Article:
As part of Renault’s strategy to achieve growth in Africa, it will construct a plant in Algeria. Renault spokeswoman Raluca Barb said that an agreement with the Algerian government is scheduled to be signed this week when French President Francois Hollande visits the North African country.
Barb said that this plant, which is located near the western Algerian city of Oran, will later build up to 75,000 vehicles in the same segment as the Renault Clio Symbol, a sedan based on the Clio subcompact.
After the former French colony's independence in 1962 led to nationalization seven years later, Renault deserted its last Algerian factory. With this new plant agreement, Renault would become the first car company to re-establish its local production.
Renault expects Africa to achieve some growth, promoting rugged, no-frills models like the Dacia Logan as its sales in Europe have been falling at a faster rate than any other major carmaker.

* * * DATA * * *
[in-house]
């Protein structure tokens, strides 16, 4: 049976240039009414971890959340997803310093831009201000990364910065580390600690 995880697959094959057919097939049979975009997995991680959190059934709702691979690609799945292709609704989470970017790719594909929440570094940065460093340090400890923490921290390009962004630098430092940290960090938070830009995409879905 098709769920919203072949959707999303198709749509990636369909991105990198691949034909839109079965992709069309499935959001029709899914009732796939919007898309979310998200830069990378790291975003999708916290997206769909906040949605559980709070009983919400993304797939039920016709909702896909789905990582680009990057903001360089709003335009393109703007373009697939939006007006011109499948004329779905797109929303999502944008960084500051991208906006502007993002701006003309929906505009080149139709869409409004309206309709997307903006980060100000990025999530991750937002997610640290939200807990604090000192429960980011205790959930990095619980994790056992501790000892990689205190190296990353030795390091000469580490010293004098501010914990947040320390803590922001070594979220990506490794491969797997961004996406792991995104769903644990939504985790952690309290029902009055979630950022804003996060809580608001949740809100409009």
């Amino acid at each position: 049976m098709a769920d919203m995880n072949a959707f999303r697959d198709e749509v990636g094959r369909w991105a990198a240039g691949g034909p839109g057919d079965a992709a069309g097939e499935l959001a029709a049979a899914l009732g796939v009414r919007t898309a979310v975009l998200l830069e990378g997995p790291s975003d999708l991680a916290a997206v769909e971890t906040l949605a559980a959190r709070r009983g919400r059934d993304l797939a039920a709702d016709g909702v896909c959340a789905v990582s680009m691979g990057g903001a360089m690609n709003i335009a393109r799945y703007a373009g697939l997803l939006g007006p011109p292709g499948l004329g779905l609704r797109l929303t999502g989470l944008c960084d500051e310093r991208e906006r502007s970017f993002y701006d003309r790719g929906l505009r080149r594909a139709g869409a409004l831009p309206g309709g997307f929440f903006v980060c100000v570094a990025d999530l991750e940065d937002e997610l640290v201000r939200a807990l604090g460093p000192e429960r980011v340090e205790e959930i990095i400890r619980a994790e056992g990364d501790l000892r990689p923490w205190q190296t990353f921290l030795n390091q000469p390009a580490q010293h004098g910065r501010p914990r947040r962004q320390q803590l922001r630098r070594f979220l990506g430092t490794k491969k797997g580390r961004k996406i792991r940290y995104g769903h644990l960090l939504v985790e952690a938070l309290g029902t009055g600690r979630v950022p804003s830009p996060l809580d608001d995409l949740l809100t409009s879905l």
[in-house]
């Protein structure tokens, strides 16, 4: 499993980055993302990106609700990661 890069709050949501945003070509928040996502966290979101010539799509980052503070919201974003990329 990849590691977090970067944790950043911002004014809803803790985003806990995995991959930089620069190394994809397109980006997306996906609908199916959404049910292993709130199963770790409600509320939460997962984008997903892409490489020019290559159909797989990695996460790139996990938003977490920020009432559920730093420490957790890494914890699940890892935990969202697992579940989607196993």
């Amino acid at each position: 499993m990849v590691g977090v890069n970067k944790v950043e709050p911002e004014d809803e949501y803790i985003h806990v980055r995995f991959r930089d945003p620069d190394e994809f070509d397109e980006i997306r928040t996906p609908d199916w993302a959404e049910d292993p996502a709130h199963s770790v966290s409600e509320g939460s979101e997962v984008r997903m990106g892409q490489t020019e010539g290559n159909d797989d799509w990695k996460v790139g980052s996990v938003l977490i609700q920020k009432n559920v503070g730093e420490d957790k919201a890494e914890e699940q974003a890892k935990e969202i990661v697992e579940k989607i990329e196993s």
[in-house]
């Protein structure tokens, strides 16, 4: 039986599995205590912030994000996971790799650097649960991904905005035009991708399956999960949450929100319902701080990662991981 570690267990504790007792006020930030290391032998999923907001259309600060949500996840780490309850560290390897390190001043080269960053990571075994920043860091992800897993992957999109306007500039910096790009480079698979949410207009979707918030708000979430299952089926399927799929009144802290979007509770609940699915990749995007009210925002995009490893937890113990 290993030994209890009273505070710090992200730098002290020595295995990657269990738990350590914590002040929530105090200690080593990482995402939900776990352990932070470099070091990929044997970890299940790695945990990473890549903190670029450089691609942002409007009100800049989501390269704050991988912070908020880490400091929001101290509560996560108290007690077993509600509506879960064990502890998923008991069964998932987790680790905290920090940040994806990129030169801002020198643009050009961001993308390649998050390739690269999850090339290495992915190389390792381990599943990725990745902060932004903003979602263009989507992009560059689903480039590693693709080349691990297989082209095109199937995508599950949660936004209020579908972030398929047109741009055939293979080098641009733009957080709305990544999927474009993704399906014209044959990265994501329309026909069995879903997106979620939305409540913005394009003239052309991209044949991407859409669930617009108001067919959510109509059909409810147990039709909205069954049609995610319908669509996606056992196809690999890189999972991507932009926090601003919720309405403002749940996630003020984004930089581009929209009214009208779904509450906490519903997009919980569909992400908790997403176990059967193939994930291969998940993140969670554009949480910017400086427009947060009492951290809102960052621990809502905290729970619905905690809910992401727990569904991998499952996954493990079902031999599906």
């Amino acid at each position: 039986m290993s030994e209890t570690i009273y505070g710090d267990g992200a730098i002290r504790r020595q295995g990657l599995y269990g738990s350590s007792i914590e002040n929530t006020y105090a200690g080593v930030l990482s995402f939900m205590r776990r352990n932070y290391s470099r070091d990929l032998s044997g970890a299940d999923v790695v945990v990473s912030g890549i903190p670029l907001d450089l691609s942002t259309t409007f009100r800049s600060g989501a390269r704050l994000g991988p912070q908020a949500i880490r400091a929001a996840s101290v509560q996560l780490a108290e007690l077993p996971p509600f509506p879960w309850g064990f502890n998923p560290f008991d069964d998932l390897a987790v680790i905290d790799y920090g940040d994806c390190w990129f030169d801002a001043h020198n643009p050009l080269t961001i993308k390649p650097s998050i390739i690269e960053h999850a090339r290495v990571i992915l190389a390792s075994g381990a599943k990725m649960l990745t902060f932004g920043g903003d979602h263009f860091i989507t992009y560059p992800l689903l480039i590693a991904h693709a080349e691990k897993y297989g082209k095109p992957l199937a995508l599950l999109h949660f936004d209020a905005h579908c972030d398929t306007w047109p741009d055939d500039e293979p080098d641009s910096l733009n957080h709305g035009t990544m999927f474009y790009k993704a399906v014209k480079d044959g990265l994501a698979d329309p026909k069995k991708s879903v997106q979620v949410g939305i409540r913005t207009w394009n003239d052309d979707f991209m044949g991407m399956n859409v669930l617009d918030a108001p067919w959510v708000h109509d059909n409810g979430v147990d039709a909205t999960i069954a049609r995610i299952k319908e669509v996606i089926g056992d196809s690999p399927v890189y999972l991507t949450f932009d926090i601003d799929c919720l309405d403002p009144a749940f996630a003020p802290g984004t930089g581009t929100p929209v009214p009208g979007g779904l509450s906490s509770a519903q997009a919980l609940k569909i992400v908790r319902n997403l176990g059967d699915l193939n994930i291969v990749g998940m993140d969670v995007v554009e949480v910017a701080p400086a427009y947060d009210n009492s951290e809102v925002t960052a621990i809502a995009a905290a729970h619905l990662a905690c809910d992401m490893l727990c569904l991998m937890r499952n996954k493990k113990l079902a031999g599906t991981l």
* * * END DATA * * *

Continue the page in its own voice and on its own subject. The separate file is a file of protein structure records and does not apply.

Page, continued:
In the first half of the year, the new-car sales in Algeria rose by 46.5% to 225,000 units. Last week, a diplomatic source said that Hollande's visit to the country is likely to raise a potential Algerian investment in PSA/Peugeot-Citroen.
IHS Automotive said that Renault is the top-selling brand in Algeria with sales of 67,132 vehicle units in the first 10 months. Peugeot trails it with 54,500, while Hyundai has sold 43,260 units and Dacia has reported sales of 32,918 units.
Renault and alliance partner Nissan Motor Co. want to expand in North Africa and are increasing the output of their 1 billion-euro ($1.3 billion) plant in the Moroccan port city of Tangier. Renault's Oran facility will produce cars exclusively for the local market, different from the Morocco factory, which has an intended annual capacity of 400,000 vehicles.